Powders of 99.7% purity Ag and 99.99% purity Al were mixed in agate mortar at a weight ratio of 20:80 and the mixture was put into a ϕ1cm dice to be hydraulically pressed under 60MPa to a round cake of different thicknesses depending on the amount employed. The round mixture cake was then sintered at 873K in nitrogen stream (250ml/min) for 2h. After cooling down to room temperature, the round cake was further annealed at 819K in nitrogen stream (250ml/min) for 12h, following which a quick quenching process was applied to rapidly chill the annealed cake from 819K to ~274K using a water/ice bath.
Chemical dealloying method using hydrochloride acid (HCl) as the erosion species was employed to obtain np-Ag-NPs monolith or debris. After polishing with sandpaper and rasp to remove surface rust, the annealed cake was first immersed in 5wt% HCl solution to allow leaching of Al for 30min. Subsequently, the cake was moved to a 1wt% HCl solution and the dealloying process was continued until no gas bubbles were released from the solution. The annealed cake usually transformed to np-Ag-NPs monolith after these procedures whereas it occasionally formed cracks during the dealloying process and finally collapsed to smaller pieces of np-Ag-NPs debris, especially when smaller total amount of metal mixture was employed. The np-Ag-NPs monolith or debris was thoroughly washed with distilled water, dried at 333K in vacuum for 2h, and reserved in a vacuum desiccator.
0.01~0.1g np-Ag-NPs debris either as-synthesized or easily prepared by pricking the np-Ag-NPs monolith with tweezers was immersed in 5~10ml ethanol. After sonication for 2min, the solution became a uniform dispersion in which Ag NPs can suspend for a long time. Then a 0.1mM I2 ethanol solution was slowly dropped under magnetic stirring. After adding over 7.9~15.8ml of I2 ethanol solution in 15min, the solution was kept stirring continuously for 2, 6, 12, or 24h to assure further reaction. Finally, the I2 functionalized np-Ag samples were collected by centrifugation, sufficient washing with distilled water, and dried at 333K in vacuum oven for 2h.
The XRD patterns of the materials were recorded on a Rigaku SmartLab diffractometer with Kα irradiation (λ=0.15406nm) at 30mA and 40kV.
The images of field-emission scanning electron microscope (FE-SEM) were obtained by a Hitachi S-4700 type apparatus and also a JEOL JSM-6010LA type apparatus at an acceleration voltage of 2~5keV and a working distance of 4cm. Optical microscopic pictures were recorded on a Keyence VHX-500 type digital microscope. Transmission electron microscopic (TEM) observations and elemental mapping analysis were carried out by a FEI Tecnai Osiris type apparatus equipped with a high-angle annular dark field scanning TEM mode. The electron acceleration voltage was 200keV.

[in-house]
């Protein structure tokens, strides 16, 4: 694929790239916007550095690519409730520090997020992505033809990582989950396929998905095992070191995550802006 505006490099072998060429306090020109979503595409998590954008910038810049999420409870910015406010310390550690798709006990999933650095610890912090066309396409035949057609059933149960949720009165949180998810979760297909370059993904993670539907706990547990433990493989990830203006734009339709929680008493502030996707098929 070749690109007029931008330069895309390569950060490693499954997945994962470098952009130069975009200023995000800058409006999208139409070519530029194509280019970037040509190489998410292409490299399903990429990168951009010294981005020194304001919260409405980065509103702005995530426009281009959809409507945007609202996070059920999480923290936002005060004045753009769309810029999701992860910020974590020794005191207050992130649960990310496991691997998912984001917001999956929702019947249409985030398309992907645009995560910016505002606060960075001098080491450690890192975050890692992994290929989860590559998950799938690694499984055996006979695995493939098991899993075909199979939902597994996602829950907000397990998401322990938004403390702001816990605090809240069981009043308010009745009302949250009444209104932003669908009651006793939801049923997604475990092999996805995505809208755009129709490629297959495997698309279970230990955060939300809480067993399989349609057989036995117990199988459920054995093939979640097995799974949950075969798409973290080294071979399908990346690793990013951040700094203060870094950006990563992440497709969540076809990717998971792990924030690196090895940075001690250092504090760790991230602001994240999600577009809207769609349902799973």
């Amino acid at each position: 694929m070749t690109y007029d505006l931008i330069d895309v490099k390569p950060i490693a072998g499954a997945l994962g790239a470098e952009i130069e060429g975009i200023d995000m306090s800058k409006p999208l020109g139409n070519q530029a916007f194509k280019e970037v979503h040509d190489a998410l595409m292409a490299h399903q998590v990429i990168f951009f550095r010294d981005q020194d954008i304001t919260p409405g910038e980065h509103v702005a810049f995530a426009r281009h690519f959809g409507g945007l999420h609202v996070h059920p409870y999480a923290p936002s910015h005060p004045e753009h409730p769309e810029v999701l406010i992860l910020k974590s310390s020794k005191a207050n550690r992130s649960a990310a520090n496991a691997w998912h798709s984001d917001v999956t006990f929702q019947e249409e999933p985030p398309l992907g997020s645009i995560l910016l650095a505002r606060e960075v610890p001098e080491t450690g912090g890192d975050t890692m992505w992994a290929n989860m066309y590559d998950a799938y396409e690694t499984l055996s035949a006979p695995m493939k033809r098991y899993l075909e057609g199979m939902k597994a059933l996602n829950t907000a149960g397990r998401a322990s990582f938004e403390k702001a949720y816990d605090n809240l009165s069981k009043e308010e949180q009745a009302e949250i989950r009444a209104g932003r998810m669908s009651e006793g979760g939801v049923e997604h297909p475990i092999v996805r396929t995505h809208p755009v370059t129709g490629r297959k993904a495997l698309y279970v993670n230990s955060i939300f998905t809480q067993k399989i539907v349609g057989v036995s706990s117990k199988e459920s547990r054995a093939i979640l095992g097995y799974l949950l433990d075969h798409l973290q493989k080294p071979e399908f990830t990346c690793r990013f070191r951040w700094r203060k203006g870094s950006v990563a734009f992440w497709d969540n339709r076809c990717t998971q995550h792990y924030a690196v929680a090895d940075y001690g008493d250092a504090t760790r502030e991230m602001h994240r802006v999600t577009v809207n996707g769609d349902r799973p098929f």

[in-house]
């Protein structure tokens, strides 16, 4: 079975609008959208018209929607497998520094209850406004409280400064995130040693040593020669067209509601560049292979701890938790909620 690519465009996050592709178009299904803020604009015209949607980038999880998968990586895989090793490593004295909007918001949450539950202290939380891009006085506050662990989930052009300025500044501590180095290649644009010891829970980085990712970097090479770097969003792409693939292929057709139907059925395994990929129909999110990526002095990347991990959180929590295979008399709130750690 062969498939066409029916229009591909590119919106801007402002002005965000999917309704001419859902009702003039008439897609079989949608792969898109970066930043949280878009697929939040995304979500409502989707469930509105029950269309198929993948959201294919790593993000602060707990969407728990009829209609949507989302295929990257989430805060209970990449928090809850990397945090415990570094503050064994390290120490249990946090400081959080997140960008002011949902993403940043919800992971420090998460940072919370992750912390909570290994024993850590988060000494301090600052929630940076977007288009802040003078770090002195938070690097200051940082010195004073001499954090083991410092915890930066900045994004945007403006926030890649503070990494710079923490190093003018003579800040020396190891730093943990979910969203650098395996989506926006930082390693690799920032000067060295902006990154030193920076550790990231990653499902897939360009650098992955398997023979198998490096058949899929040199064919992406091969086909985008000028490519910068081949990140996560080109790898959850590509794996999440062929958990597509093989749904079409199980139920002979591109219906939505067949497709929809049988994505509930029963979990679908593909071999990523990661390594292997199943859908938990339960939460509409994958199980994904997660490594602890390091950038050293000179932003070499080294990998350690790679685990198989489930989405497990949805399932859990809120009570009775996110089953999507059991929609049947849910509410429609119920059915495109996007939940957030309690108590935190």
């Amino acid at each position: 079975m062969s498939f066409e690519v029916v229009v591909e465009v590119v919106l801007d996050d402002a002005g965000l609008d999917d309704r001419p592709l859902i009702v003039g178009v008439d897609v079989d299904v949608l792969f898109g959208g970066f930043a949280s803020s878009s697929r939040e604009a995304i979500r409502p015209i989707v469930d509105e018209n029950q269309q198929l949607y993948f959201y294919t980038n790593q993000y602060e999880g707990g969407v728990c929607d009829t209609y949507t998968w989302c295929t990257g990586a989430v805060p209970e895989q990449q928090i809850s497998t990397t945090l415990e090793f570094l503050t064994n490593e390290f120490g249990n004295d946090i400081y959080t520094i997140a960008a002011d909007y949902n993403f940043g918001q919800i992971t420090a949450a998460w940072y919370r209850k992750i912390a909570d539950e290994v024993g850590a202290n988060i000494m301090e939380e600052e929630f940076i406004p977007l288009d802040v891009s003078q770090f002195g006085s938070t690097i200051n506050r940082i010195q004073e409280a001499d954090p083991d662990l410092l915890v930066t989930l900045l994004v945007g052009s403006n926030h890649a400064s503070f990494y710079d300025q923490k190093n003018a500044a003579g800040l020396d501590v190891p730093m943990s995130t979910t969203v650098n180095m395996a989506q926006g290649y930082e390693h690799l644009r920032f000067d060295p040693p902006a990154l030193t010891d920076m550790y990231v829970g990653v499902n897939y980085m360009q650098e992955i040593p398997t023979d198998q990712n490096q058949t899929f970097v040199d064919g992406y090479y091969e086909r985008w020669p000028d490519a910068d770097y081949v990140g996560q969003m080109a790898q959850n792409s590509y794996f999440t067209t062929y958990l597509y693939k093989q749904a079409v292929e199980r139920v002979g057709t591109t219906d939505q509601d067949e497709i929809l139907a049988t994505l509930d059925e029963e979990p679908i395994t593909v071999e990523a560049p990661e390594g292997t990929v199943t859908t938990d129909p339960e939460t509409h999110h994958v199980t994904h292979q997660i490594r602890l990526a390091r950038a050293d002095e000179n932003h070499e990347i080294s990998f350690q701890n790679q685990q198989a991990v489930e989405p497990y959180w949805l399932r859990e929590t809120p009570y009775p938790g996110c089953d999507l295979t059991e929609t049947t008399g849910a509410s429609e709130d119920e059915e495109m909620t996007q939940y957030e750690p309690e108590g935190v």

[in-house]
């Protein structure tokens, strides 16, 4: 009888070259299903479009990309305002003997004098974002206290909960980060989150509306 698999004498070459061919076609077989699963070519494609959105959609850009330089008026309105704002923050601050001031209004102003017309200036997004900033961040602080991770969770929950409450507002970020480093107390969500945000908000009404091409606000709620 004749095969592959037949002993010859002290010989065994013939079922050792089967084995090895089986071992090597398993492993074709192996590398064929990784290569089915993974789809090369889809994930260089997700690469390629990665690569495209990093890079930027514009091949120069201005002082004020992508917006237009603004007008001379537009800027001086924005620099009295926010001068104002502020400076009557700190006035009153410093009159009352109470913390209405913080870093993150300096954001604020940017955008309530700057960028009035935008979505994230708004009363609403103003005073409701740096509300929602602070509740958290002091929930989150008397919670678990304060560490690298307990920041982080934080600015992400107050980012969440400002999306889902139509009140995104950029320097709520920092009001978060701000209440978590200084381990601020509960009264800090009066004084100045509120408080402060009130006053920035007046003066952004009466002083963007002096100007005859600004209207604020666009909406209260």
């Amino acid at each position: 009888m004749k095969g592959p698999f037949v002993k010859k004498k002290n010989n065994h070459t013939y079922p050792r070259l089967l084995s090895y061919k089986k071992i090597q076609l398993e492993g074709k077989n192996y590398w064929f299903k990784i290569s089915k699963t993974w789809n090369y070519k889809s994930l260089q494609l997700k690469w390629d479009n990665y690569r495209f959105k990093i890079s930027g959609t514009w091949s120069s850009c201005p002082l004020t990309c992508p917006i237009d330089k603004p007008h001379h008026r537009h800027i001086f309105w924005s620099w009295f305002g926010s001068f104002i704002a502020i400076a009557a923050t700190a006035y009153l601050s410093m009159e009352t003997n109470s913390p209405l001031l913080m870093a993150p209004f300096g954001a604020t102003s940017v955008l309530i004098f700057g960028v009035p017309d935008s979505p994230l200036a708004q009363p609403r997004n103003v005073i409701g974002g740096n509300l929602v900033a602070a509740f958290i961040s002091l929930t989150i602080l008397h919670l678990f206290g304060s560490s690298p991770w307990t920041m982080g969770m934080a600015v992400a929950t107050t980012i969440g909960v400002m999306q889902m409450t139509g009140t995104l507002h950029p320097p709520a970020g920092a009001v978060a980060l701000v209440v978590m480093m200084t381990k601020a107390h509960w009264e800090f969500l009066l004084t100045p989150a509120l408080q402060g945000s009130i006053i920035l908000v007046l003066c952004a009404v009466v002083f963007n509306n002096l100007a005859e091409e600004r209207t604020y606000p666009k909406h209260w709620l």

The mechanical properties of the microsphere sample were evaluated by a Shimadzu EZ-LX type high resolution test machine (load cell 5 kN, test force measurement precision of±0.5% in the range >10N, displacement measurement precision of±10μm, test speed 1mm·min−1) and a Shimadzu MST-I type high precision micro strain tester (load cell 50N, test force measurement precision of±1% in the range >0.2N, displacement measurement precision of±0.2μm up to 5mm, test speed 0.2mm·min−1). Those of a ϕ4mm silica gel pellet (Tokai Kagaku Co. Ltd.-made desiccant) and a ϕ4.6mm sol-gel γ-alumina pellet (Mizusawa-Chem Co. Ltd.-made GB13 type catalyst support) were also measured for comparisons. Absolute force was compared in the stress-strain curves because of the spherical shapes.
The XPS spectra were obtained on an ULVAC-PHI 5000 Versa Probe type instrument with an Al Kα irradiation (15kV, 25W, beam diameter: 0.1mm) and a neutralizer using argon ions and electron beams. The ultraviolet-visible diffuse reflectance spectra (UV-vis DRS) were recorded by a JASCO V-650 type UV-Vis spectrometer with a DRS attachment using barium sulfate as the reference.
R6G was deposited on the surface of the np-Ag-NPs materials either by the evaporation-to-dryness method or by solution adsorption method with or without exertion of electrical field. For the evaporation-to-dryness method, 9.5mg material powder was loaded on the surface of a slide glass onto which 50μL of 9.9×10−8M R6G solution was dripped. R6G was then deposited on the materials by drying out the water solvent at ambient temperature and by further drying at 323K for 40min. For the solution adsorption method, an ng-Ag microsphere was immobilized on fluorine doped tin oxide (FTO)-coated glass substrate by a double-sided conductive carbon tape which was then immersed in 15mL R6G solution of various concentrations (9.9×10−12, 9.9×10−10, 9.9×10−9, and 9.9×10−8M). After electrical or non-electrical adsorption in solution for 1min, the ng-Ag microsphere-loaded FTO substrate was removed from the solution and dried at 323K in an air oven for 1h. Electric field was exerted by a CH instrument CHI Model 760AC type electrochemical station. A 3-electrode system was employed, which uses Pt wire as the counter electrode, Ag/AgCl aq. as the reference electrode, and the ng-Ag microsphere-loaded FTO substrate as the working electrode. The R6G solution without other additional electrolytes was employed. RAMAN measurement was carried on by a Renishaw inVia Reflex type confocal Raman microscope system which uses an argon ion laser (514.5nm, 15W) as the excitation source and a peltier-cooled charge-coupled device (CCD) as detector. The laser beam at a laser power of 0.15W (1% of the source power) was focused on the samples through a 50x microscope objective and spectra of more than 10 positions were measured.
How to cite this article: Wu, X.-L. et al. Nanoporous Microsphere Assembly of Iodine-Functionalised Silver Nanoparticles as a Novel Mini-Substrate for Enriching and Sensing. Sci. Rep. 7, 46640; doi: 10.1038/srep46640 (2017).
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This work was in part financially supported by the Water Project of AIST, Japan. XLW thanks AIST for financial support as an internship student/research assistant. The Japan Society for the Promotion of Science (JSPS) is acknowledged for the fellowship assistance for HW.
The authors declare no competing financial interests.
Author Contributions Z.-M.W. designed the study. X.-L.W., H.W., H.A., J. G and Y.-H.C conducted the experiments and analysed the data. All authors discussed the results and reviewed the manuscript.